Living close to the airport is as much of a problem as it's a convenience; the deafening roar of planes flying overhead can make quiet days an impossible dream. Homes within so-called “noise zones” can apply for a federal program to have doors and windows soundproofed free-of-charge. However, News 4 San Antonio reports that those who qualify for this program aren't getting anything. Findings revealed that many airports weren't updating their noise maps every five years, as per regulations.
Airports all over the country carry a noise exposure map that points to areas where the deafening roar of aircraft engines are affecting neighborhoods below. The government funds the program to buy soundproof doors and windows in San Antonio and other areas where airports are a noise problem. Fortunately, the San Antonio International Airport (SAIA) is using the latest version of the noise map (circa 2009). Some airports, as was found out by the General Accounting Office (GAO), aren't.
As of 2012, more than 2,000 homes near the SAIA fall within the specified noise zones, which make them eligible for the program. Much of the costs of the program are shouldered by the Federal Aviation Administration (FAA) while airport funds cover a fifth of the expenses. With the exception of the airport itself, residential acreage is the largest area exposed to more than 65 decibels; current noise map statistics measure residential acreage at almost 450 acres, scattered over several sections.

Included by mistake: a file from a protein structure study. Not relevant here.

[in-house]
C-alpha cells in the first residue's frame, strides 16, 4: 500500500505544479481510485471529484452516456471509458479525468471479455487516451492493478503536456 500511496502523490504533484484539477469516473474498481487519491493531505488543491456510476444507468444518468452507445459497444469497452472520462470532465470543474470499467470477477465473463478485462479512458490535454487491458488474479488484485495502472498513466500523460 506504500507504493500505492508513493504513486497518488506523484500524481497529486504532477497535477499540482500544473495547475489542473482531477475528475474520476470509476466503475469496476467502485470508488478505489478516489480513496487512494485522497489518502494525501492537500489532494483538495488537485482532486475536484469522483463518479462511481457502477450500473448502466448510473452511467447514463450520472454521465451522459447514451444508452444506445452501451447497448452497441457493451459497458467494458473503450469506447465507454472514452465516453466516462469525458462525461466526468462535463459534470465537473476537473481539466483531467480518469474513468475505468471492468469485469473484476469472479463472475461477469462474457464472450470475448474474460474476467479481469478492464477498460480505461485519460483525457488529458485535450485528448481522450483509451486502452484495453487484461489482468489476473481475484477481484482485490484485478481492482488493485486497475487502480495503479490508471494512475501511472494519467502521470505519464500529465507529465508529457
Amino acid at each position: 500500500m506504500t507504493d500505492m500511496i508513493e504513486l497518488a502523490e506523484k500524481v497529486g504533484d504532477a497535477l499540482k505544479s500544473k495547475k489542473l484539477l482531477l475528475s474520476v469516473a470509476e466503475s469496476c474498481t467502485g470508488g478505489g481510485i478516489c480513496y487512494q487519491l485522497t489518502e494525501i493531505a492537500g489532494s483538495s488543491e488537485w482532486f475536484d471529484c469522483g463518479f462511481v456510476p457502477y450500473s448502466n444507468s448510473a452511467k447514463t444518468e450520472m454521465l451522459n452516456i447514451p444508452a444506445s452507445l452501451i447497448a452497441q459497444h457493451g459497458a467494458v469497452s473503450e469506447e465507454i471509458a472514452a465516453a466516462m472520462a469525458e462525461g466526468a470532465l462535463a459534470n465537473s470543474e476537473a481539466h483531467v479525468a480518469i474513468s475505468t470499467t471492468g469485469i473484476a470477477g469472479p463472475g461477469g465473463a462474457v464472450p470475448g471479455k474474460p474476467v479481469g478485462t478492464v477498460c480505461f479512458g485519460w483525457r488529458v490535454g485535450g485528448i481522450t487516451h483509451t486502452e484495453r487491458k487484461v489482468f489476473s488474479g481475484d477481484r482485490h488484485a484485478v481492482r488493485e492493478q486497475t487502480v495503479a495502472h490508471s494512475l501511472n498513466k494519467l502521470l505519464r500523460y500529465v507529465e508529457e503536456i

The GAO learned that the FAA had not been spending the program funds to mitigate noise in homes near the airport, and that the amount of funding can be reduced due to the fact that airplane engines are getting quieter. As a result, millions of taxpayers' money were clearly being wasted, says Gerard Dillingham, Director of Civil Aviation. Fortunately, the FAA has begun taking steps to fix the problem and reassessing the program while having set aside $2 billion. Windows carried by the program aren't your typical windows. Soundproof windows normally have a wider air pocket inside than normal windows, helping reduce noise. At least two panes of soundproof glass are set farther apart than ordinary windows, which creates the wider air pocket, enclosed in a special window frame. In most cases, different materials are used
SAIA already has a 2014 noise exposure map ready to be implemented for the upcoming year, keeping homes in noise zones updated. High-noise areas such as residential blocks near the SAIA must be equipped with soundproof San Antonio replacement windows and doors to help curb noisy days and nights.